The primary focus of this week’s readings is the correlation between arts education and adult participation in “benchmark” art activities in music, visual arts, theater, and dance. Visual arts includes museum visits and participation includes both attendance and making one’s own art work. Wesler (2003) provided a useful history of the development of the field of art education and steps for someone to plan an arts education program. Wesler was more of a cheerleader for arts educators; Zacaras and Lowell (2008) more grim in the face of declining arts participation and support for arts education. Rabkin and Hedberg (2011) were hesitant to do more than report their analysis of four NEA arts participation surveys stretching back to 1982.
The basic message is stark: participation in these benchmark arts activities will continue to decrease unless there is a new influx of money and political support for arts learning in schools. Even with more investment in arts education, arts participation faces demographic challenges in terms of the age of participants, the lack of cultural diversity of current audiences, the cost of attendance, and continual shrinking of public sector budgets. These structural barriers are not going away any time soon.
This blockade to creating an artistically-engaged community suggests that arts administrators need to back up and try to re-frame the problem. I’m not sure how to do this, yet, but this would be my first step because while the arguments for the benefits of aesthetic experience articulated by both Wesler and in the RAND report are real, they are vague and not compelling enough to persuade the public or politicians.
A few cracks in the wall of opposition…
There is a focus in the RAND report on generating demand from individuals. This might be the wrong scale to focus on. They say perceptual barriers inhibit arts participation. Their answer is more and better arts education for individuals. But the perceptual sense of whether someone thinks the arts are for them depends upon the broader perception of the arts in society, within a peer group, within a family or neighborhood. Asking how can we educate specific families, groups, and communities rather atomizing individuals might be more effective at overcoming perceptual barriers.
The general sense of the arts being important, and perhaps a keystone, to success in the “ideas economy” is a way to give arts education greater currency in the debates about public education. If the arts proves essential to raising math and science scores, more support will likely be forthcoming. This suggests a more instrumental argument about the value of the arts. But this argument does not preclude also making the case for the intrinsic benefits of the arts.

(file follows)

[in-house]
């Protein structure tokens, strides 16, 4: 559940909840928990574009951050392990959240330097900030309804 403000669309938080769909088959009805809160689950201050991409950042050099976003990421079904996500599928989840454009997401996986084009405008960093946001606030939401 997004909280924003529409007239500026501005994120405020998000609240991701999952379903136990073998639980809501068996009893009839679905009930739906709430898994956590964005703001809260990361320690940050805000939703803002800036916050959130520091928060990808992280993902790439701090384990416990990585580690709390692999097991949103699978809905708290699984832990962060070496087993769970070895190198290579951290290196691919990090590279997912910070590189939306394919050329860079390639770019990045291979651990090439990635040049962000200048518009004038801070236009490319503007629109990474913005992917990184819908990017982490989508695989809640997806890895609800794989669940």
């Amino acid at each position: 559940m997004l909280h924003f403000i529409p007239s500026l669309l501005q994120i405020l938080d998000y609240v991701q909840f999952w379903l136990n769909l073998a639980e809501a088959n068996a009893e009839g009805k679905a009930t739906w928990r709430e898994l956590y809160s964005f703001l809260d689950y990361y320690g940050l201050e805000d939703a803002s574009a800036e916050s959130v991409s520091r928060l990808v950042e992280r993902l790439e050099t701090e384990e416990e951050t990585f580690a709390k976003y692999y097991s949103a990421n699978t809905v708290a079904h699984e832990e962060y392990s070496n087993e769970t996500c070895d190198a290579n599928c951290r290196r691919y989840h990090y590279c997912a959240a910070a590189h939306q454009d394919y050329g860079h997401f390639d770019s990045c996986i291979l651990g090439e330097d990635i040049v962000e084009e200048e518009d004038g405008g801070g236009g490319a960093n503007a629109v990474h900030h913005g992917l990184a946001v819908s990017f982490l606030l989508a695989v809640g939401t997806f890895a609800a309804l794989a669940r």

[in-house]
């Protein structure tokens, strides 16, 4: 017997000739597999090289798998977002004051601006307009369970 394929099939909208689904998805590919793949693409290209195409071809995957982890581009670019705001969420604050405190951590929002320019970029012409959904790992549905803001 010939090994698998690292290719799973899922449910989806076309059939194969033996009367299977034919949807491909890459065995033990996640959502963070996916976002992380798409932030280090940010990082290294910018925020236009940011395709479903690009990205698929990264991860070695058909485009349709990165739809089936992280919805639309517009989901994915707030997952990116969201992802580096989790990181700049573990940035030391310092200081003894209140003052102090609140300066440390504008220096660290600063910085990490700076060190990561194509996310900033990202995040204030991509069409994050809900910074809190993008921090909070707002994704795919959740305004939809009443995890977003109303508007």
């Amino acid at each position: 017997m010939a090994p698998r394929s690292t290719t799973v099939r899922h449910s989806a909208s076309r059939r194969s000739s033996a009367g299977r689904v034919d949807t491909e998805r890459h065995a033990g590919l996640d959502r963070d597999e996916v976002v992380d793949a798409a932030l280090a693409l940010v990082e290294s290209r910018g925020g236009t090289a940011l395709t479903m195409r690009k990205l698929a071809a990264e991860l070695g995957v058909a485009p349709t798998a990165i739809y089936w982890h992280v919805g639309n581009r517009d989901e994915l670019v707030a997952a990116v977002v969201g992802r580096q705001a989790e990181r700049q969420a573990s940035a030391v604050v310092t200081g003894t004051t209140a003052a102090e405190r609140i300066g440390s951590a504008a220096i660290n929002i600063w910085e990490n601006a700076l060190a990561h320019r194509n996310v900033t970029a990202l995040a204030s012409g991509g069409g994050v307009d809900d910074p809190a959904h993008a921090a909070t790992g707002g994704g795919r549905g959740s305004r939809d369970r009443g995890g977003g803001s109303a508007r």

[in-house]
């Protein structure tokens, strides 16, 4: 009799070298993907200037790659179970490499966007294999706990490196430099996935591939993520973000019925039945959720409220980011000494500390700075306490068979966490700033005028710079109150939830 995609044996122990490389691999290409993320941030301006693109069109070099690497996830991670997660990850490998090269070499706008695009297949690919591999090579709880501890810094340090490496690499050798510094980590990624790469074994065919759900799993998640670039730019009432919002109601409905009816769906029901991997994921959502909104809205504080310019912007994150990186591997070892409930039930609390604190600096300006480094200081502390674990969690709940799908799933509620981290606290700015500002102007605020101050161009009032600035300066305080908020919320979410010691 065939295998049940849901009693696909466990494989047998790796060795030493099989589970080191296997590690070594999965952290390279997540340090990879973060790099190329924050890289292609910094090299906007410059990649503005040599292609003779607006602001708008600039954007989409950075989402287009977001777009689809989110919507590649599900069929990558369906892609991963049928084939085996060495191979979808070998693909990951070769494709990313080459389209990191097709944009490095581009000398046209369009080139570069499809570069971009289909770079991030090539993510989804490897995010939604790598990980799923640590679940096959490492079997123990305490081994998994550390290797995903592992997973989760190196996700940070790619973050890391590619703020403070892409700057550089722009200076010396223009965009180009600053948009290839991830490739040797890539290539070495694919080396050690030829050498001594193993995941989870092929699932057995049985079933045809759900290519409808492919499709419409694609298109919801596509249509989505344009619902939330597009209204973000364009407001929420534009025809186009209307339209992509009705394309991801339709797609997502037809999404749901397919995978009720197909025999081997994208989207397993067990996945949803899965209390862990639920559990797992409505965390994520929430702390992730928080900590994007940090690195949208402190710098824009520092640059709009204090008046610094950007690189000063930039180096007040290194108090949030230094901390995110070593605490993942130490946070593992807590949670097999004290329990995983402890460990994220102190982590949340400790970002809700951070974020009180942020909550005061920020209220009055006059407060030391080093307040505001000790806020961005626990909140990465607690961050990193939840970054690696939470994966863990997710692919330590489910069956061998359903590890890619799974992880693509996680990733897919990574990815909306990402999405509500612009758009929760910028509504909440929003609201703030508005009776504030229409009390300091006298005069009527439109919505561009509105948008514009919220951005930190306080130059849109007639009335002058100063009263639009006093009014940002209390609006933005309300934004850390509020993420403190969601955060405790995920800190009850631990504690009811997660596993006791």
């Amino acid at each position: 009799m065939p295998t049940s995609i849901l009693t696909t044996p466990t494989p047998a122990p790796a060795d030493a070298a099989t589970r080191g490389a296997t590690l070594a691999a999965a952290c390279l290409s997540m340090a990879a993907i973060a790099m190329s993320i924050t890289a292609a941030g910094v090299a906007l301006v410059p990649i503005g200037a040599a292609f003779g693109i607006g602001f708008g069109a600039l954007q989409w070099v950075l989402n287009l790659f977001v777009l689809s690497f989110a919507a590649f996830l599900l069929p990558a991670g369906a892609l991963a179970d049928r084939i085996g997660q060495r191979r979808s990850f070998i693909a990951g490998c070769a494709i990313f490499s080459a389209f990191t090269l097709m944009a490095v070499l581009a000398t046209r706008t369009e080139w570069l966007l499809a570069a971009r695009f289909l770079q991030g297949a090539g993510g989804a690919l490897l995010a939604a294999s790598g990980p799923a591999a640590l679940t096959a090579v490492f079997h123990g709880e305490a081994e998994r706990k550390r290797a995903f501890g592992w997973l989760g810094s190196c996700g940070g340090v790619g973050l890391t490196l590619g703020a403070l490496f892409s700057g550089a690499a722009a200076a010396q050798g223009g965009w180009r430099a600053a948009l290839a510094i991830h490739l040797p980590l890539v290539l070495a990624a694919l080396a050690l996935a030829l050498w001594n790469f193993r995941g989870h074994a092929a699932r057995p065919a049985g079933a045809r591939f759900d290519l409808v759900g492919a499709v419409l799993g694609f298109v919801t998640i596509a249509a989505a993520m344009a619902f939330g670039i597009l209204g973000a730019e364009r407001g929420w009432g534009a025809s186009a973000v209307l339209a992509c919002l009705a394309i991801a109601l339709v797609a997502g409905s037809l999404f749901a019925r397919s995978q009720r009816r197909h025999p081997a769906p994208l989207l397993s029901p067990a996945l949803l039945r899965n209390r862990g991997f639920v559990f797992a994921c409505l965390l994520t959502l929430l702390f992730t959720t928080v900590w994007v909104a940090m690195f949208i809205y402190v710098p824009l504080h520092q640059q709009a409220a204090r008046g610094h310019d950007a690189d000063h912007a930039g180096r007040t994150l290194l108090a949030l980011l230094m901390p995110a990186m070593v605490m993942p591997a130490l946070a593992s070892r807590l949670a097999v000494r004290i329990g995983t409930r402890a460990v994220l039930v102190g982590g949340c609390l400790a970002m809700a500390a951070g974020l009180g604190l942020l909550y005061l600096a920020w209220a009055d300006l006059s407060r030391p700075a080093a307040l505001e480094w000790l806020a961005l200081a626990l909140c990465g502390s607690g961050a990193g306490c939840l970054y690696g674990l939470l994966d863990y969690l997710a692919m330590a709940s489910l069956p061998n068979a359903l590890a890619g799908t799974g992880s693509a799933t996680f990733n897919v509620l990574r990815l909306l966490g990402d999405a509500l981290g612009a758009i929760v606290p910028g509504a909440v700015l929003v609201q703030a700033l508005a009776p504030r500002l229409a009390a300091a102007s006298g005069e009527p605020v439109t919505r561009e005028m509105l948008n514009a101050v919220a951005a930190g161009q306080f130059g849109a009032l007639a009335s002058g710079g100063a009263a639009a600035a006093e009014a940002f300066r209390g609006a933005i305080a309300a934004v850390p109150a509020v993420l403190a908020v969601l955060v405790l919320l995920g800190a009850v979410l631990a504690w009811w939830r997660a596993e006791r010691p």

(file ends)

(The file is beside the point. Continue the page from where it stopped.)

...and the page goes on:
I like the basic vision of the arts world in terms of supply, access, and demand. Thinking about arts as a production-consumption system, rather than being demeaning toward art, gives policy makers and practitioners something to work with. We need some accounting about how much is spent on arts and media consumption. Can this consumption being channeled toward local arts producers? In the background of these articles is basic economic insecurity–both people’s personal finances and the shrinking school budgets. This is what’s driving the situation. How can the economics of the arts system be re-structured to create more economic security at a community level. This one large question that comes from my research interest.
In terms of what art education seeks to do, I think there is a powerful argument that arts education can be the means for individuals to find their place in the world. Our society lauds the entrepreneur and valorizes the idea of following your dreams. This makes me think that an argument based in the arts role in helping young people discover their career direction could have traction. This means arts programming that uses intensive personal reflection–perhaps in partnership with other class such as English and social studies–to help students identify what’s compelling (or not) for them about a particular arts experience and tying this back to career exploration. In the description of the general benefits of the arts in the RAND report, I kept thinking that the creative process that transfer to other activities, such as starting a business or leading a community initiative. I think more attention to the specific creative processes taught within art education and parallels with creative activities in other fields is warranted.